It was an interesting case regarding whether developers would need to secure special rights from tattoo parlors and other body mod shops. But the court decided in 2K Games’ favor for several reasons. The most basic reason was that the game faithfully represented LeBron and did not draw any special attention to his tattoos (which are ultimately very small in relation to everything else onscreen).
7. Iron Maiden Goes to Court
It’s kind of weird to imagine the band Iron Maiden taking someone to court. But they ended up suing 3D Realms over Ion Maiden.
Why? Simply put, they alleged that the name of the game implied that it had been endorsed by the band. Furthermore, they believed that the appearance and sound of certain game features added to that impression. But the band dropped their case after 3D Realms renamed the game Ion Fury instead.
8. Digital Homicide Really Hates Criticism
Nobody likes to receive harsh criticism for their work. But this went to the next level after Jim Sterling offered his thoughts about the worst games available on Steam.
Many of these games were poor-quality titles from Digital Homicide. They tried to sue Sterling for an insane $10 million in libel and slander damages. But the case was dismissed with prejudice, giving us a valuable lesson: you can’t demand millions of dollars just because someone is mean about your games!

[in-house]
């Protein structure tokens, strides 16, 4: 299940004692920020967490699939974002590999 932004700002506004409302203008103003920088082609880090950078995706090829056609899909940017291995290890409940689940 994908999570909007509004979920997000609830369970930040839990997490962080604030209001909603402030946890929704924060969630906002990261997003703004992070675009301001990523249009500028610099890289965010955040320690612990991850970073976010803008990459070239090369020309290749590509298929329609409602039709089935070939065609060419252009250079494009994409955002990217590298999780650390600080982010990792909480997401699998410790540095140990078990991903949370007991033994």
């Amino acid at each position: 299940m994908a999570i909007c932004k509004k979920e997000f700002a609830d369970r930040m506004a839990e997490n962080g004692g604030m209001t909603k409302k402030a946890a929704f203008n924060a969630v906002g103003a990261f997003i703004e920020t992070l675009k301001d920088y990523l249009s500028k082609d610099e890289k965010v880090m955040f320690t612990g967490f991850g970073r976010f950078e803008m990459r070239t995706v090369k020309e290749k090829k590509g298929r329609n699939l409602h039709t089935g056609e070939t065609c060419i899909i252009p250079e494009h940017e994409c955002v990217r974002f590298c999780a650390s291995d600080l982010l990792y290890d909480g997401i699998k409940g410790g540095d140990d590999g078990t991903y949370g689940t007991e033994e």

9. The Witcher Author vs. Game Developers
Between the awesomeness of the Witcher III game and the immense popularity of the show, it’s a good time to be a fan of the franchise. But one man who hasn’t always felt that way is the franchise creator.
Author, Andrzej Sapkowski, wrote the Witcher books and was originally compensated a mere $10,000 for the rights to make games about this world and its characters. After the franchise took off, the author sued CD Projekt Red for $16 million, citing a Polish law that gave creators the chance to seek additional money if there is a significant gulf between what they were paid and what the adaptation earned.
Sapkowski and CD Projekt Red eventually settled out of court, presumably for a much smaller sum.
10. GTA and Offscreen Violence
For as much publicity as it got, the Grand Theft Auto hot coffee incident was pretty tame. But GTA was involved in another case when infamous lawyer Jack Thompson sued Sony after Devin Moore shot two police officers and a police dispatcher to death.
The case was thrown out because, once again, the First Amendment worked in the favor of everyone involved. But this event helped to crystallize Jack Thompson as an enemy of gamers and also led to national discussions about the role games play in violent behavior.
11. Mortal Kombat and the Real-Life Fatality
Mortal Kombat remains the most famous (and infamous) for its fatalities. Unlike other fighting games, this series doesn’t just have you defeat an opponent. You also get a chance to brutally kill them.
Back in 1997, 13-year-old Noah Wilson was stabbed to death when his best friend attacked him with a kitchen knife. Wilson’s mother eventually sued Midway Games, claiming that the friend was obsessed with Mortal Kombat and the character Cyrax and was re-enacting violence from that game.